This was not my first (Russian) rodeo. I remember vividly my arrival to Moscow’s Sheremetyevo Airport with my friend David in summer 2002. We were quick off the plane, front to middle of the pack for the international arrivals passport control line. Then, as now, the line was critically understaffed by a lone, young Russian woman who, in classic Russian form, showed no signs of concern for the crowd quickly gathering around her desk. She was prepared for the storm.
In 2002, David and I had dutifully taken our place in line. It had been an overnight flight, few people spoke, and everyone seemed ready to get on with their days. Russians, I assumed, having been trained by nearly a century of life under communism and its characteristic queuing and core communal philosophy, would make this process a simple and straightforward one. Ah, the naïveté, Norcini! Instead, a century of waiting on line for things had turned these people into grizzled line cutters of the clandestine sort. Their ability to stare straight ahead, make no eye contact, and slowly, stealthily manage the gaps and play the long game was unlike anything I had experienced. And, so, somehow, it happened: an hour and a half later, David, me, and a guy from New York, were the final three people to exit the passport control line.
What that experience and the rest of my 2002 trip to Russia taught me was this: do not mistake silence for kindness, do not acquiesce to small, seemingly insignificant shuffling of the feet or shifts of the hips. That heavy backpack is not a burden in a long queue but rather is a tool for the procurement of space and preservation of time. Do not mistake old ladies for your own grandmother: they care nothing for you and, given the opportunity, they will use your emotions and compassion against you. Fool me once…
Fast forward to 2019, layover in Moscow en route to Tashkent, Uzbekistan. The post-overnight flight crowd converges on the single checkpoint from multiple entrances. The empty stare at the access point commences. To the untrained eye, the people in this mass of travelers seem docile, obedient, and calm.
Fool me twice…
Every gap between bodies or luggage is an opportunity. I spread my arms like a posturing bird or a pro wrestler waiting In the ring for his opponent (and, given that it’s been nearly 2 days since my last shower, my skin glistens just like that oiled wrestler’s. Though, for clarity, I’m not wearing a mankini). I stay attuned to the movement of people’s hips and feet and exploit the small spaces. An old lady to my south-southeast presses her rolly bag against my right foot. She’s trying to flank me. At first, I think, Norcini, it’s an old lady, just let it go. Then, clarity returns to me. She’s not your grandma, Norcini! Back on emotional bedrock, I slide my right foot three inches to the right to block her flank move. She tries again. I respond in kind. This game of micro movements continues among the crowd, as we all inch closer to the checkpoint. The game of one-up-manship footsie with the old lady has brought me an unexpected new opportunity: our right side is getting increasingly close to the front edge of the control desk. A few more feet and I could plant my right elbow on the desk, thereby establishing a firm barrier to the crowd on my right. “Jess, give me your passport,” I hurriedly whisper to my left. Passports in hand, I move on the strategy. Success! Right side protected, the gap closed, and passports within eyeshot of the Customs woman. The Russian lady’s bag is still pressed against my foot as I hand our passports to the controller. Victory is sweet.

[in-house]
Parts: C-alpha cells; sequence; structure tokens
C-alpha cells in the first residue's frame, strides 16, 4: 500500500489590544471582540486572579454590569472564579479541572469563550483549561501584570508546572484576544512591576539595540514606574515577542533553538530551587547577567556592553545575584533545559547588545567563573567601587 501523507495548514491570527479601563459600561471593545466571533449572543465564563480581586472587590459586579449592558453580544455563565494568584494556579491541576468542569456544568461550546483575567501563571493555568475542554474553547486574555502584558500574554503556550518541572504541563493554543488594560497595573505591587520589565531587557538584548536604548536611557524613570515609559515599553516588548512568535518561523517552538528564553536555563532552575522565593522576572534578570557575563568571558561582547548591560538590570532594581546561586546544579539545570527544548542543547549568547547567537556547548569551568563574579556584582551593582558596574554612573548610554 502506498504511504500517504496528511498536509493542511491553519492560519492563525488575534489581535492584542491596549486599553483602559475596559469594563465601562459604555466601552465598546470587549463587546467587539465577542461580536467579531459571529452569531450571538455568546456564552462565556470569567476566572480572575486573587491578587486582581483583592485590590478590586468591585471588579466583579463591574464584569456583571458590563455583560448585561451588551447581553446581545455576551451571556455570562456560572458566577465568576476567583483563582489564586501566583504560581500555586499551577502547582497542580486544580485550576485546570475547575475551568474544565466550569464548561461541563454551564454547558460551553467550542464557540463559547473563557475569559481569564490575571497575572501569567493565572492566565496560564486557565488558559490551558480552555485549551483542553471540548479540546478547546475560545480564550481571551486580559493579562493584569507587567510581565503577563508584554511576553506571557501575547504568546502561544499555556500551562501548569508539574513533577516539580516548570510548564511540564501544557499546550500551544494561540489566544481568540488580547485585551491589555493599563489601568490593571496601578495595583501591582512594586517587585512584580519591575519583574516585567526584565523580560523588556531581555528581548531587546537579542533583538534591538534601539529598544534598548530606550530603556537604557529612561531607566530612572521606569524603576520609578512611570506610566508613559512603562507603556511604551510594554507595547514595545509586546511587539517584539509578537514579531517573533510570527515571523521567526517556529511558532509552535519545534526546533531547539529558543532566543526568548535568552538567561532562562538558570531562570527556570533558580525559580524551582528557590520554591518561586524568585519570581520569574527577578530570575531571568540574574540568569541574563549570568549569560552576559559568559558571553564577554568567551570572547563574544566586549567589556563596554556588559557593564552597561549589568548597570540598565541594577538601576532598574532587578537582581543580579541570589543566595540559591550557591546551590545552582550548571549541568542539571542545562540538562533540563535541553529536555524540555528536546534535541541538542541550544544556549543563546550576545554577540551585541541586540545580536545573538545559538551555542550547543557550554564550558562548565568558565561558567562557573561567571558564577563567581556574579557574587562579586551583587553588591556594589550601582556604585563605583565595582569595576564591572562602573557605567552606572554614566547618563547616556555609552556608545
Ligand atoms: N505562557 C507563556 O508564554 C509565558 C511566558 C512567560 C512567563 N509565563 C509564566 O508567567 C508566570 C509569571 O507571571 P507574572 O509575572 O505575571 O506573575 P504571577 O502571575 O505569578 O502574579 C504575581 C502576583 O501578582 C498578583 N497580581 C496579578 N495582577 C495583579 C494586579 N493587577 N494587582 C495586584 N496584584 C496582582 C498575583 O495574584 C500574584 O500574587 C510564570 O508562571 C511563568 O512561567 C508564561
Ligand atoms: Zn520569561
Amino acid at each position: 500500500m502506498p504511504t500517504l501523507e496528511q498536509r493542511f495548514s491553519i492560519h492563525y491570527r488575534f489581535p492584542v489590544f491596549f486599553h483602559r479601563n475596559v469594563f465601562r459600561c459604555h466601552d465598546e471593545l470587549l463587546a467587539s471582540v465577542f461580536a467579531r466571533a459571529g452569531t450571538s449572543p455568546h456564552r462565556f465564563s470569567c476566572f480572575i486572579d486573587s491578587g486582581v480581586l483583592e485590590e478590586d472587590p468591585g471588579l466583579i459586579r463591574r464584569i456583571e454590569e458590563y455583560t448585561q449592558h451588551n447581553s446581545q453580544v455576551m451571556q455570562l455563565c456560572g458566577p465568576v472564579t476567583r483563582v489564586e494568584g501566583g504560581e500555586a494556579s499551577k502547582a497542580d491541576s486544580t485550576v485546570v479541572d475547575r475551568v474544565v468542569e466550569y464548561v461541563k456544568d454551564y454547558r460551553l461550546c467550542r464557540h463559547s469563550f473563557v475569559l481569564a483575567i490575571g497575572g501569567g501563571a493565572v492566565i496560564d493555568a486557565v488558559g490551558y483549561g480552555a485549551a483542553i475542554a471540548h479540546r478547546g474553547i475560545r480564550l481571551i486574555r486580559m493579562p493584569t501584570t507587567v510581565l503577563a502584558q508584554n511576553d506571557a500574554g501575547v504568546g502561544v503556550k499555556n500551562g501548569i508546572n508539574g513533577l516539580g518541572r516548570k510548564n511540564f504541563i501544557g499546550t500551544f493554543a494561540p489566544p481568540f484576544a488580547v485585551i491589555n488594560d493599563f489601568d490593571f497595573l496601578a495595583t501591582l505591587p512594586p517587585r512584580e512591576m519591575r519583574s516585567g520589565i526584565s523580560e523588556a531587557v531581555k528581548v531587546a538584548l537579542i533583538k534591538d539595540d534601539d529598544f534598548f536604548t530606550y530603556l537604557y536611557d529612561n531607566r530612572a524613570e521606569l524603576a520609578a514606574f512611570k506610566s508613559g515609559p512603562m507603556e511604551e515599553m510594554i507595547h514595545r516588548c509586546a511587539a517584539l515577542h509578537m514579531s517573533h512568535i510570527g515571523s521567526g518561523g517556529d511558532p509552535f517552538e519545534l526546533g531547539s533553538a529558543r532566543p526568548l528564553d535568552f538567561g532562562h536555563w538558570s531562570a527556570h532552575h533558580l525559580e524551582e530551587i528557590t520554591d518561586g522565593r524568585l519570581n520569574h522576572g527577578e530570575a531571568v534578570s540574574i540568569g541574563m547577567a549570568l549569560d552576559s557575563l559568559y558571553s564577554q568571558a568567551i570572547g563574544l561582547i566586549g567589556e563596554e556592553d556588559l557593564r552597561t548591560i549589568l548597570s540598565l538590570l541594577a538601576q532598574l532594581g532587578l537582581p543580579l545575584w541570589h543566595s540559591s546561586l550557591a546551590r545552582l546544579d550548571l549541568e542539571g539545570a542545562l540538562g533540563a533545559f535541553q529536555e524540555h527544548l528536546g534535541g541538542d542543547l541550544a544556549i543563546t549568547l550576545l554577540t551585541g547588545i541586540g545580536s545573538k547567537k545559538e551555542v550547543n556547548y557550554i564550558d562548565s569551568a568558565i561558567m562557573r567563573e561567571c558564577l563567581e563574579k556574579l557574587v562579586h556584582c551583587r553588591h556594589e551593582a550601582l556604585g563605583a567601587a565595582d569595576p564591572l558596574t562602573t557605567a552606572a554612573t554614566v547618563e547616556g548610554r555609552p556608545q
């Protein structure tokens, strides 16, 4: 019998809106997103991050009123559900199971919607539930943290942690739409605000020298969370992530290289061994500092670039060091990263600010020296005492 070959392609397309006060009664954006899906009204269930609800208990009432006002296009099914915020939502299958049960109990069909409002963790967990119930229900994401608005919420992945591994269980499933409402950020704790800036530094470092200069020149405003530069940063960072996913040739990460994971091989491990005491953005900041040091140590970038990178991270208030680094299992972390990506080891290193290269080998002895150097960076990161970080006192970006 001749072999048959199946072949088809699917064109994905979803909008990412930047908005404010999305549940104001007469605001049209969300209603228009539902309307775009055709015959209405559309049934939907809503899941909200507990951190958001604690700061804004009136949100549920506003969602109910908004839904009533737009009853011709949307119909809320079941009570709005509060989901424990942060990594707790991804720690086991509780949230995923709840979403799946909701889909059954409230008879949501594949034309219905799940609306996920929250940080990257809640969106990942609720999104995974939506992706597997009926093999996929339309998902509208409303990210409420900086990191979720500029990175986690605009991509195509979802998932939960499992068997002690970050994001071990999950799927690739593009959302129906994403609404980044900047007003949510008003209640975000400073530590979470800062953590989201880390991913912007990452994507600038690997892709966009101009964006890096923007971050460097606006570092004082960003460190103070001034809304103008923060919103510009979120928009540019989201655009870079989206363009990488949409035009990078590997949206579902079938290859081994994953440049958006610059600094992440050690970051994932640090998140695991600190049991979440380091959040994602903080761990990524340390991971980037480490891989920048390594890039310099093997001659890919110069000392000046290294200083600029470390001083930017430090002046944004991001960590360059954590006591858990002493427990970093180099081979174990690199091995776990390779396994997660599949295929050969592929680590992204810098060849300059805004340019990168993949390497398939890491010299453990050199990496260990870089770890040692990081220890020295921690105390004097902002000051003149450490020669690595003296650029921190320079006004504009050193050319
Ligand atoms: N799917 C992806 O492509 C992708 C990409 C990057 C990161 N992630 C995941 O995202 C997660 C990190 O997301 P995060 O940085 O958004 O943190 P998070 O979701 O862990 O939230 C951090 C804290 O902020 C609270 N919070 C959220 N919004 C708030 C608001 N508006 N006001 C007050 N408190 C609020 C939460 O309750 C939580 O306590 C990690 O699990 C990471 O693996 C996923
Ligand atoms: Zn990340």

After finding our gate, Jess and I break for the bathrooms. The cleaning woman arrives at the entrance to the men’s room at the same moment I do. She blocks the entrance with her cleaning cart and places a yellow caution sign on the floor before getting to work. I’ll just wait, I think to myself. Other men start to gather. A crowd is rapidly forming outside the men’s room. Instead of forming a queue, People are strategically positioning themselves, knowing that in a few minutes, the cleaning cart will be removed, and the first people in will have access to one of the clean stalls. Everyone is staring forward, saying nothing. But I know what’s going on. I’ve got this. Watch out, Boris, that first stall is mine.